This opinion will be unpublished and
may not be cited except as provided by
Minn. Stat. § 480A.08, subd. 3 (1998).
STATE OF MINNESOTA
IN COURT OF APPEALS
Andrew Mark Erickson, petitioner,
Ann Camille Seebach Erickson,
Filed December 21, 1999
Olmsted County District Court
File No. F4972087
Steven C. Youngquist, Youngquist Law Office, 421 First Avenue S.W., Suite 301W, Rochester, MN 55902 (for appellant)
Suzanne M. Remington, Robert N. Schlesinger, P.A., 700 St. Paul Building, Six West Fifth Street, St. Paul, MN 55102 (for respondent)
Considered and decided by Toussaint, Chief Judge, Shumaker, Judge, and Foley, Judge.[*]
U N P U B L I S H E D O P I N I O N
Appellant-father Andrew Mark Erickson contends that the district court erred by permitting respondent-mother Ann Camille Seebach Erickson to change the minor children's school district. We affirm.
In 1997, father and mother stipulated to the dissolution of their marriage and to an award of joint legal and joint physical custody of their two minor daughters. They constructed, and later modified, a schedule of time each would spend with the children. Under the current schedule, the children reside with father every Thursday and Friday and alternating Saturdays. Father picks up the children after he finishes work on Thursday, takes them to school on Friday, and picks them up after school on Friday.
Father and mother also stipulated that:
The parties shall continue to reside in the Stewartville school district for the present time. Neither party shall unilaterally change the children's school district. Should either party move from the school district, they will meet to determine the appropriate school district for the children's attendance and to resolve any scheduling problems which might arise from such a move.
In 1999, mother planned to remarry and to move to Eyota, 20 miles from Stewartville. She brought a motion for an order permitting her to change the children's school district from Stewartville to Dover-Eyota. Father opposed the motion.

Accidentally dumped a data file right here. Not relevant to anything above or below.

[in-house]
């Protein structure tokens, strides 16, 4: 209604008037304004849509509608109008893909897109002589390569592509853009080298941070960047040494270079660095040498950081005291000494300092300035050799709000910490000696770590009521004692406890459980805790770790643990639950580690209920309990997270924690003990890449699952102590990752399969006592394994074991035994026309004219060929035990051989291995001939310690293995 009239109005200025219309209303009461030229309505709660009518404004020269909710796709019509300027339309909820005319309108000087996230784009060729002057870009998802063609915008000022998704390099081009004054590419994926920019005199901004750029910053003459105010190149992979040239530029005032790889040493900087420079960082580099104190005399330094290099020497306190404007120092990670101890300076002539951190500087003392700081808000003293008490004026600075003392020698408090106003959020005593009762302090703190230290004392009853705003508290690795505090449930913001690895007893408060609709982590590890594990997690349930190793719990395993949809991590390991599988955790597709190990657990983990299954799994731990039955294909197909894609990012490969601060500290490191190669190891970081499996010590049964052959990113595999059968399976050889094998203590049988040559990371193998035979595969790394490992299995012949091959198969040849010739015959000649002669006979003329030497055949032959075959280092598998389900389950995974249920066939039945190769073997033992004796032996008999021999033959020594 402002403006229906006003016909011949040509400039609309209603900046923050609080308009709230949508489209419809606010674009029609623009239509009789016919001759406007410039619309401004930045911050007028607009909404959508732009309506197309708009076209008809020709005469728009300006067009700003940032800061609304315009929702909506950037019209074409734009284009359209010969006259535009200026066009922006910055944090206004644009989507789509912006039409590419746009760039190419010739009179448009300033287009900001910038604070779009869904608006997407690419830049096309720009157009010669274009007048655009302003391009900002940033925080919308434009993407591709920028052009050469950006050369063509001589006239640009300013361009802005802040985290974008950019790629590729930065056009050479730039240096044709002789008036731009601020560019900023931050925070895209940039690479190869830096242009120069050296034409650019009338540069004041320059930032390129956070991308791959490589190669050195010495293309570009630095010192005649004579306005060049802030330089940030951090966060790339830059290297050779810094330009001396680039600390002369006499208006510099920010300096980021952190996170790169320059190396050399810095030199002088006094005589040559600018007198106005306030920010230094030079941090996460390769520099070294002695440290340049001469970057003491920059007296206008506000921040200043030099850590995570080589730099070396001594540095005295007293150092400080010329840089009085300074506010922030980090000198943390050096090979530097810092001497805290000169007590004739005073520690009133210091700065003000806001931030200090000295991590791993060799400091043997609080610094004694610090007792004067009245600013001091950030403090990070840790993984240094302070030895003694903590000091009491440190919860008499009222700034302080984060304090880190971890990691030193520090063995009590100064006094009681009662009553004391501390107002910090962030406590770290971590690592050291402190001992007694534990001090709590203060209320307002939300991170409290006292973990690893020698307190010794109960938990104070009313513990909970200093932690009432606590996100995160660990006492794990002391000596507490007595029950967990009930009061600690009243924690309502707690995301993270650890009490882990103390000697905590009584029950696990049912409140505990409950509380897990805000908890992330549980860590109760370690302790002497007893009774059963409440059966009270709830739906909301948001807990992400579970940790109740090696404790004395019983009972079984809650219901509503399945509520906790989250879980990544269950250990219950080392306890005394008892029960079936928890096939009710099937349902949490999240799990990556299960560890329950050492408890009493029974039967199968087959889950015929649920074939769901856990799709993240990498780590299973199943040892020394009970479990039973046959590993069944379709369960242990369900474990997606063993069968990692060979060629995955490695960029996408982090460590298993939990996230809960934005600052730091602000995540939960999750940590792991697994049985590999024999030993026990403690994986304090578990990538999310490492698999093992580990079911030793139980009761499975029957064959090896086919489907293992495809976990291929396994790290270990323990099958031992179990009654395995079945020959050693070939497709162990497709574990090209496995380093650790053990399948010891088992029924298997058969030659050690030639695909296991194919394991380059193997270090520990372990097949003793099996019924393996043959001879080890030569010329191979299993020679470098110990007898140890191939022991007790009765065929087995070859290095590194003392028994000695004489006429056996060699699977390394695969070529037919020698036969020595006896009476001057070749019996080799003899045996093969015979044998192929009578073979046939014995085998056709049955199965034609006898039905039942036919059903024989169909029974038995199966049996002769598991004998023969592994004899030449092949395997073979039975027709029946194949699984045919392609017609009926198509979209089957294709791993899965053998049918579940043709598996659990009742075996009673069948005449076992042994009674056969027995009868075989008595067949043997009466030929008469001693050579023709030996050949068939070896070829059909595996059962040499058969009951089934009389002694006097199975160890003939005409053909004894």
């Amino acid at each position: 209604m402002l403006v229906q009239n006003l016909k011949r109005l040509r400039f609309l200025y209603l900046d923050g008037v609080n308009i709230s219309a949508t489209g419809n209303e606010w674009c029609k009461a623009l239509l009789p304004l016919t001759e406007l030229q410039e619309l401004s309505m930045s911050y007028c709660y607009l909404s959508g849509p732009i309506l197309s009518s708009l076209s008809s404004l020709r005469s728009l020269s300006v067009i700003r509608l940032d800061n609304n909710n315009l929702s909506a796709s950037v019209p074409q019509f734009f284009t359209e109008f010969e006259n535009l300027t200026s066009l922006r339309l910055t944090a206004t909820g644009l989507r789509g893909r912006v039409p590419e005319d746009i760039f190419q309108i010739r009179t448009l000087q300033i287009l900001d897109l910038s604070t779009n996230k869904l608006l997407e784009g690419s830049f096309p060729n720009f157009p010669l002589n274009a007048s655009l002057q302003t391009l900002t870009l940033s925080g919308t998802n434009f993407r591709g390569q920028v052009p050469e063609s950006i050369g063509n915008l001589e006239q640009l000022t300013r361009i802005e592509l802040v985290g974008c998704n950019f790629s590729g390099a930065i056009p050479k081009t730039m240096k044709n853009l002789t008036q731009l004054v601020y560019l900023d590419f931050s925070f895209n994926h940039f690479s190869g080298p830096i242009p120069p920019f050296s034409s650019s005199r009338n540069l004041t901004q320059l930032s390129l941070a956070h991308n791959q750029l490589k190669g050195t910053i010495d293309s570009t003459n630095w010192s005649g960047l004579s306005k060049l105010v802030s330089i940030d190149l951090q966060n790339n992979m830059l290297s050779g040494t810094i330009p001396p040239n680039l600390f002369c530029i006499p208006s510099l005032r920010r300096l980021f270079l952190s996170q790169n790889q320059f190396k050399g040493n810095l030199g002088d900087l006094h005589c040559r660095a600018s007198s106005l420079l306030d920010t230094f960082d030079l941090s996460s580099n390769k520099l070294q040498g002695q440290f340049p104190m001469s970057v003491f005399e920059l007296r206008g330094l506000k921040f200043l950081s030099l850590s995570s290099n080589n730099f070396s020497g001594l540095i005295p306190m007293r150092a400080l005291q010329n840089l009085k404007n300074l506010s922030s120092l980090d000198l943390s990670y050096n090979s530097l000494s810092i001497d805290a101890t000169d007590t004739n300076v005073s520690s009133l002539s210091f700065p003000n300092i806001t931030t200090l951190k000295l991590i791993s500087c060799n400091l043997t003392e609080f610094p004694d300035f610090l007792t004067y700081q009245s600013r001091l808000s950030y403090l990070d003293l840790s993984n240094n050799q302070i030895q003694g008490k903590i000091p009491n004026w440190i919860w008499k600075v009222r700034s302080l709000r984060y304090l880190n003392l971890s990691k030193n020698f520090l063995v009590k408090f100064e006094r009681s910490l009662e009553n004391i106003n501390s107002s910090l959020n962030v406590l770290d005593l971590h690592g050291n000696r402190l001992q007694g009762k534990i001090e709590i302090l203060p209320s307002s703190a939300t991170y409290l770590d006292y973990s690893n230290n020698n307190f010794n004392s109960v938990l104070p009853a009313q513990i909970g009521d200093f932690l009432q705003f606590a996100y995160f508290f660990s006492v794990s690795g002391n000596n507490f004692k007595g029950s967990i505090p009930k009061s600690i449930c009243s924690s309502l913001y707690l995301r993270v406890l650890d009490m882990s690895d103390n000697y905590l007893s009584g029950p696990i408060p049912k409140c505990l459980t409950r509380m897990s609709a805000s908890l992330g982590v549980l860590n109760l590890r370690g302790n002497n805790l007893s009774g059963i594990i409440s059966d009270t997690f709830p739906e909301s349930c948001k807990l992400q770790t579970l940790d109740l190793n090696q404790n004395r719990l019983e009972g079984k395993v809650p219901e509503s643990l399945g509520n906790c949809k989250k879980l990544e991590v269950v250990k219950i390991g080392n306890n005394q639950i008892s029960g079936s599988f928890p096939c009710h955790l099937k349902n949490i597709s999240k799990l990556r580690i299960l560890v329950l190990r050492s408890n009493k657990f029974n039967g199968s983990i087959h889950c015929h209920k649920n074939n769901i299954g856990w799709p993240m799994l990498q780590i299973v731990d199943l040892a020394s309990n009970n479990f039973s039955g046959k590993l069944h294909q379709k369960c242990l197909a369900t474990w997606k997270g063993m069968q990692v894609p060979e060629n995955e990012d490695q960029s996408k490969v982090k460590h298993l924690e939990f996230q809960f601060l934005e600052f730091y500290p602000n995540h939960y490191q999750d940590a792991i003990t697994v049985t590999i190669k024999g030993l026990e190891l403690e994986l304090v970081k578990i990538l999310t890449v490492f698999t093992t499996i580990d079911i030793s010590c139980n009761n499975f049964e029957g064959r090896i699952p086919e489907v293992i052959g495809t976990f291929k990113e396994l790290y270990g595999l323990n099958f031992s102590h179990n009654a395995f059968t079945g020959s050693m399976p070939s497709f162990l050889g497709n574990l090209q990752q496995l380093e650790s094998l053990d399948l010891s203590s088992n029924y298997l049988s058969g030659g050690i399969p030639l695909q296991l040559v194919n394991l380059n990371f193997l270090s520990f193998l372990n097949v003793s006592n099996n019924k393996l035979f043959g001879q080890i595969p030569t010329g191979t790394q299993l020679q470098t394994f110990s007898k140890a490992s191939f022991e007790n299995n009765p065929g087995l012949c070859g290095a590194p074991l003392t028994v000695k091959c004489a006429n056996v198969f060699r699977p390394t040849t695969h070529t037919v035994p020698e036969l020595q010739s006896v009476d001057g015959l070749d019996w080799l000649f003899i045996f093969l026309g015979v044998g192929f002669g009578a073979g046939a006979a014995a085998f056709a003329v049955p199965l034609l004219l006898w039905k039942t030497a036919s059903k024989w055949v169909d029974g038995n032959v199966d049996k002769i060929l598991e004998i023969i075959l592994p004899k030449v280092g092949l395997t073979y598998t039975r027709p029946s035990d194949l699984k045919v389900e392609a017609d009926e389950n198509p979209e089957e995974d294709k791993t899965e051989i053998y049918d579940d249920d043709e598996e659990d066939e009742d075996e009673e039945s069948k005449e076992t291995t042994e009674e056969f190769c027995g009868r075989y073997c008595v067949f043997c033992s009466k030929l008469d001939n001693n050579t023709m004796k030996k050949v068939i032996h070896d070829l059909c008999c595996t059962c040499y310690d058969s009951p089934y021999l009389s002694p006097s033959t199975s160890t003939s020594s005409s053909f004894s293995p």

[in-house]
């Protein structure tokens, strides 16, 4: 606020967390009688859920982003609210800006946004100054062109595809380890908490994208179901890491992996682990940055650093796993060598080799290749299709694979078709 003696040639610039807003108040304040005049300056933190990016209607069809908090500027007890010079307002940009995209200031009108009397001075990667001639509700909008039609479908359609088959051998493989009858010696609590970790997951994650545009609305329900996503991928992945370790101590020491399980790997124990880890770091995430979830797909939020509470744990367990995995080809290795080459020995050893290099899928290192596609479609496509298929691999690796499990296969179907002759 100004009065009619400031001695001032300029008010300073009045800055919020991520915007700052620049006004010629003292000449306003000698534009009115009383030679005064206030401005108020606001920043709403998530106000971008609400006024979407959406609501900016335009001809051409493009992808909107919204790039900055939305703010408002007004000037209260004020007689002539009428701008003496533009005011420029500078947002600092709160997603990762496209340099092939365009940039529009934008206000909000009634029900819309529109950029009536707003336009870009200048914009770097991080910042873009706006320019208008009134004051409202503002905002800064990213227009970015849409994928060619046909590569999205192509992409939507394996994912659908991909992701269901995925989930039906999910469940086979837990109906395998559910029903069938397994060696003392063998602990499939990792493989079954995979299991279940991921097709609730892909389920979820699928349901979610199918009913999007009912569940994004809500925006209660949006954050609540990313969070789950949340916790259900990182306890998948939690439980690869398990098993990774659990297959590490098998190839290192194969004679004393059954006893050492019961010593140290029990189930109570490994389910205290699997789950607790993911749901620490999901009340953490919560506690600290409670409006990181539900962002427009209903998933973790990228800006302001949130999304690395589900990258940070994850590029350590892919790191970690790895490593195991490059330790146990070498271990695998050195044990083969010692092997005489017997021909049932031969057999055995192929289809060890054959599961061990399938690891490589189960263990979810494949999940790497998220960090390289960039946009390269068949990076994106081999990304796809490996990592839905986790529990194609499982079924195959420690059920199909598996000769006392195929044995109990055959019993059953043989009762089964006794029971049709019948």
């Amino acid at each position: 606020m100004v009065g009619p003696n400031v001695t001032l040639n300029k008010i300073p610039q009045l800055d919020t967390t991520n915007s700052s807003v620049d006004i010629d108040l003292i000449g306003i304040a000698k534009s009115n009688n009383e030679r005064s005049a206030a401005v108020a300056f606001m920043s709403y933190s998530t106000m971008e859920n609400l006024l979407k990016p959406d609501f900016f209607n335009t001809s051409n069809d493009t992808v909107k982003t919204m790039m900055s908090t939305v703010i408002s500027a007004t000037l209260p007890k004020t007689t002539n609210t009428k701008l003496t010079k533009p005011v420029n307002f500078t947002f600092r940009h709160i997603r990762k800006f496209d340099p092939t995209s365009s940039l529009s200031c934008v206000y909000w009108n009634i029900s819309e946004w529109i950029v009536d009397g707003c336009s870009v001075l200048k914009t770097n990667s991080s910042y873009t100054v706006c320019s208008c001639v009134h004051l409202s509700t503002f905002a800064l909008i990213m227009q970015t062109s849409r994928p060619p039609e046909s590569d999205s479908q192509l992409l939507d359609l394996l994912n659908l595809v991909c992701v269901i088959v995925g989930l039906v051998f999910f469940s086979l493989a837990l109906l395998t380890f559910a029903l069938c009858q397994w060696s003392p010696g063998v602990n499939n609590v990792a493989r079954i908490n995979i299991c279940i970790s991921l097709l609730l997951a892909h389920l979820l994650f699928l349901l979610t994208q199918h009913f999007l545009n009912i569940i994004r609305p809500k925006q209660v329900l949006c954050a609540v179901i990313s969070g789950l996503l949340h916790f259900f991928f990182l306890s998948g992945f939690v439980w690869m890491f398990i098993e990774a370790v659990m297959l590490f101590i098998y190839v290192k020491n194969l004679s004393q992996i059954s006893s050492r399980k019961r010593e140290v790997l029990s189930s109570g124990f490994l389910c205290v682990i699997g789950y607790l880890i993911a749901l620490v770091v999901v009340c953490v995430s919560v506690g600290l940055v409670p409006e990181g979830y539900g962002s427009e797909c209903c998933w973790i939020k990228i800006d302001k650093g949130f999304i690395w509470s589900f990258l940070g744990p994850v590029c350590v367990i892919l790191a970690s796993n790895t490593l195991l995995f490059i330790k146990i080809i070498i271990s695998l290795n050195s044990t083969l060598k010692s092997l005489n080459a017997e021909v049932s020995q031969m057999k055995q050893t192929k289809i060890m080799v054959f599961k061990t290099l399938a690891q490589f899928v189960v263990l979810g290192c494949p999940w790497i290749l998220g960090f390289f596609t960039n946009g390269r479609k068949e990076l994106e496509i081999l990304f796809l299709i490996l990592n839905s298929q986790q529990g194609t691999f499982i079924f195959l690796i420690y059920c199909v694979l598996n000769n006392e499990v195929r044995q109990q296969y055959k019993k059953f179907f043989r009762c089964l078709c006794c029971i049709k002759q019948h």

The district court granted the motion, finding that the quality of education available in both districts is essentially equal; if the change were not allowed, school travel time would increase by at least one hour each day the children resided with mother; and the children would not be endangered by a change of school districts.
Contending that the district court's order is not supported by the facts, father appealed.
D E C I S I O N
This court will not reverse a custody determination unless the trial court abused its discretion by making findings unsupported by the evidence or by improperly applying the law. Pikula v Pikula, 374 N.W.2d 705, 710 (Minn. 1985). (See Minn. Stat. § 518.003 (1998), subds. (a) and (b) defining "legal custody" and "joint legal custody" as including decisions regarding a child’s education).
[W]here joint legal custodians disagree on the choice of schooling for their child, the trial court must resolve the dispute consistent with the child's best interests.
Novak v. Novak, 446 N.W.2d 422, 423 (Minn. App. 1989), review denied (Minn. Dec. 1, 1989).
Father relies on Lutzi v. Lutzi, 485 N.W.2d 311 (Minn. App. 1992), in urging that the district court erred in granting mother's motion. That case is inapposite.
In Lutzi, the mother had sole physical custody of the children but the dissolution decree provided that each party would spend alternating weeks and alternating holidays with the children. The mother decided to move her residence and to change the children's school district. She sought an order modifying the shared custody arrangement so as to give her custody during the entire school year. The court of appeals viewed such a modification as substantial, to which the endangerment standard would apply. Id. at 315.
Here, mother does not seek a modification of physical, and none will occur if the children change school districts. The record shows that mother lives three blocks from the elementary school the children would attend. Four days each week, the children would travel this distance to attend school. If they remained in the Stewartville district, for three days each week they would spend up to an hour travel time and up to half an hour on the fourth day. The children's wake-up schedules would have to be altered; they would face the inevitable delays and obstructions of the Minnesota winter; and they would be exposed to more frequent risks of motor vehicle accidents. We cannot say that the district court clearly erred in finding that the school district change to Dover-Eyota would obviate these concerns, and would serve the children's best interests. See Minn. R. Civ. P. 52.01 (findings of fact not to be set aside unless clearly erroneous).
Affirmed.[*] Retired judge of the Minnesota Court of Appeals, serving by appointment pursuant to Minn. Const. art. VI, § 10.